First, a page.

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Thursday, June 24, 2004  

Blogospherics: New blogs should be better blogs

Blogger Simon at Simon's World is making an effort to revive The Truth Laid Bear's New Weblog Showcase. The contest provided exposure for new blogs. Bloggers submitted an entry and voters, from other blogs, decided which of the entries they considered evidence of the most promising weblog. Ideally, the best entry -- well thought out, researched, and capably written -- won. The ideal result occurred at least once. Mac-a-ro-nies won the contest.

Simon has described his plans for the new version of the competition.

Welcome to the New Blog Showcase Blog. After NZ Bear put his New Blog Showcase on hiatus I thought it was a shame that such a good idea go to waste. So I humbly present this New Blog Showcase blog, with the explicit aim of giving exposure to newer members of the blogosphere.

This will work a little differently to the Bear's old system. The qualification criteria remains simple: your blog must be less than 3 months old. Submit your post to me at simon@showcase.mu.nu and I will put it up. Each post will remain for 7 days from the day I post it. At this stage I will leave the comments open for now. Comments are NOT moderated but I will exercise my discretion to delete and ban anyone who doesn't follow the simple rules of common courtesy. I also reserve the right to close comments on particular posts or all posts at my sole discretion.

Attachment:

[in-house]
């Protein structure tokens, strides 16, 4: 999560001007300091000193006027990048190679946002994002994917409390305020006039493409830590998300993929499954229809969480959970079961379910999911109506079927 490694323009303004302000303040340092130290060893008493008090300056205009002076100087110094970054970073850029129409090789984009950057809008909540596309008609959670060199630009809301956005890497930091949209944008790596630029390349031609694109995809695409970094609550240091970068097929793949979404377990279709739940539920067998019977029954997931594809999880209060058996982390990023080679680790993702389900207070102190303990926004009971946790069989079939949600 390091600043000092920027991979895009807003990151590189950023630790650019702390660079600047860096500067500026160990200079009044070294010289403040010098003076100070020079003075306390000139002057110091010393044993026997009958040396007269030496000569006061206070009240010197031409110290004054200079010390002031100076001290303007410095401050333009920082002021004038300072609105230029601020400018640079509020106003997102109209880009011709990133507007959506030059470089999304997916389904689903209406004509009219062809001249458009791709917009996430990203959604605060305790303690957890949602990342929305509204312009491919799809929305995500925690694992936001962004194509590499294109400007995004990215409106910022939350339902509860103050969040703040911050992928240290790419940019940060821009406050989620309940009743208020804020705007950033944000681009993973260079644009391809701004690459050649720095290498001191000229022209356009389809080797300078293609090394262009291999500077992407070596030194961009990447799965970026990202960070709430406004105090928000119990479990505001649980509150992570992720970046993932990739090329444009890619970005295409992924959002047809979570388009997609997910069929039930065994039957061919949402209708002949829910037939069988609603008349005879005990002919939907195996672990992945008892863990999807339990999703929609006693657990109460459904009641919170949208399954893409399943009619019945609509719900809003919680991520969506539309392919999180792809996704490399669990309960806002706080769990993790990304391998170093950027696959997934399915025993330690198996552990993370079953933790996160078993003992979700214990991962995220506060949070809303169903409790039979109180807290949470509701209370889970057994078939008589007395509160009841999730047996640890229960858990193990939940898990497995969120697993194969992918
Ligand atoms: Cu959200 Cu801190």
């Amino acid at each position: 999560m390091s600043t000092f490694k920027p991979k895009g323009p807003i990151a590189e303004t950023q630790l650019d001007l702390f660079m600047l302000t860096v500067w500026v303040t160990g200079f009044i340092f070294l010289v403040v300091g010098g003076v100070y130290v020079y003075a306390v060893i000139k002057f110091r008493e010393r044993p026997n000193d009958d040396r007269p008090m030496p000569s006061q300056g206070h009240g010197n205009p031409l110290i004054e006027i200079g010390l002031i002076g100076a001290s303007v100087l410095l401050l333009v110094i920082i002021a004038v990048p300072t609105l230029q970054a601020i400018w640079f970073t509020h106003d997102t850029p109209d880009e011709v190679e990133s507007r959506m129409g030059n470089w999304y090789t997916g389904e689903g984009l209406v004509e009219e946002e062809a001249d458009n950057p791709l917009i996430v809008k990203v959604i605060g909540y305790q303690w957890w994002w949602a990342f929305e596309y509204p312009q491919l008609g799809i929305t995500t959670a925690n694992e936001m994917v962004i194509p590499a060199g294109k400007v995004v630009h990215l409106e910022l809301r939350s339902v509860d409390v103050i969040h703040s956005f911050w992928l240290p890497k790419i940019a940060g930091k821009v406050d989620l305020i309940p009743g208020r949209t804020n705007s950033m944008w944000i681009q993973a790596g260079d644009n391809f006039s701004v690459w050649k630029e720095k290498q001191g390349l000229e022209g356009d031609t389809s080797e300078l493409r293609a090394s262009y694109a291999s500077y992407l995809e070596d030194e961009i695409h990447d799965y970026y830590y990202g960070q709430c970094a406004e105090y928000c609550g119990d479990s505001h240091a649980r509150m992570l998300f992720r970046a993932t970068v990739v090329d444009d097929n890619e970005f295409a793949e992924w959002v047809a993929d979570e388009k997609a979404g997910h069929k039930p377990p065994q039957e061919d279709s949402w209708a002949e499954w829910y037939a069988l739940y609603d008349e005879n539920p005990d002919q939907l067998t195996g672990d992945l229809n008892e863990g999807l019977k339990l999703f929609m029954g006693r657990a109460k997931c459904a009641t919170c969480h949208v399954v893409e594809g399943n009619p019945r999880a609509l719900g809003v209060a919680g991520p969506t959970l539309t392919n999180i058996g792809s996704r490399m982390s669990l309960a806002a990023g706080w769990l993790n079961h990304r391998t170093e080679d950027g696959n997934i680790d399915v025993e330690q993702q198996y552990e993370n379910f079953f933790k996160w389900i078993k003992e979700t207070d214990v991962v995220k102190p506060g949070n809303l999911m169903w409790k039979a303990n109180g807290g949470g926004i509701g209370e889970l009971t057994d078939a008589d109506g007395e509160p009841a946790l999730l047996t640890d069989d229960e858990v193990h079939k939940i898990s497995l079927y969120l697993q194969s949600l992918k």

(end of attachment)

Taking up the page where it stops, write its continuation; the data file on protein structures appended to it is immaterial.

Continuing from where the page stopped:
I strongly encourage people with blogs to link to those posts they enjoy. Or if you have something more you want to add, or disagree with, or whatever. Bloggers live for linkage and giving newer members of the blogosphere a taste of that is the aim of this site. All I ask is you also link back to the post here at this site as well as at the original.

I have mixed feelings about blog contests, probably because I have mixed feelings about blogs. I'm the person who will come on to a thread where bloggers are engaging in an orgy of self-congratulation and douse them will a ice cold bucket of virtual water. That H2O is called reality. The truth is most bloggers do not rock. And, the public is largely unaware of blogs. Only about 11 percent of Internet users have read weblogs, and those sporadically or only at the behest of friends or family. Researchers for the Pew Foundation have studied the authors and the audience.

A mere 2% of Adult Internet users maintain Web diaries or Web blogs, according to respondents to this phone survey. In other phone surveys prior to this one, and one more recently fielded in early 2004, we have heard that between 2% and 7% of adult Internet users have created diaries or blogs. In this survey we found that 11% of Internet users have read the blogs or diaries of other Internet users. About a third of these blog visitors have posted material to the blog. Most of those who do contribute material are not constantly updating or freshening content. Rather, they occasionally add to the material they have posted, created, or shared.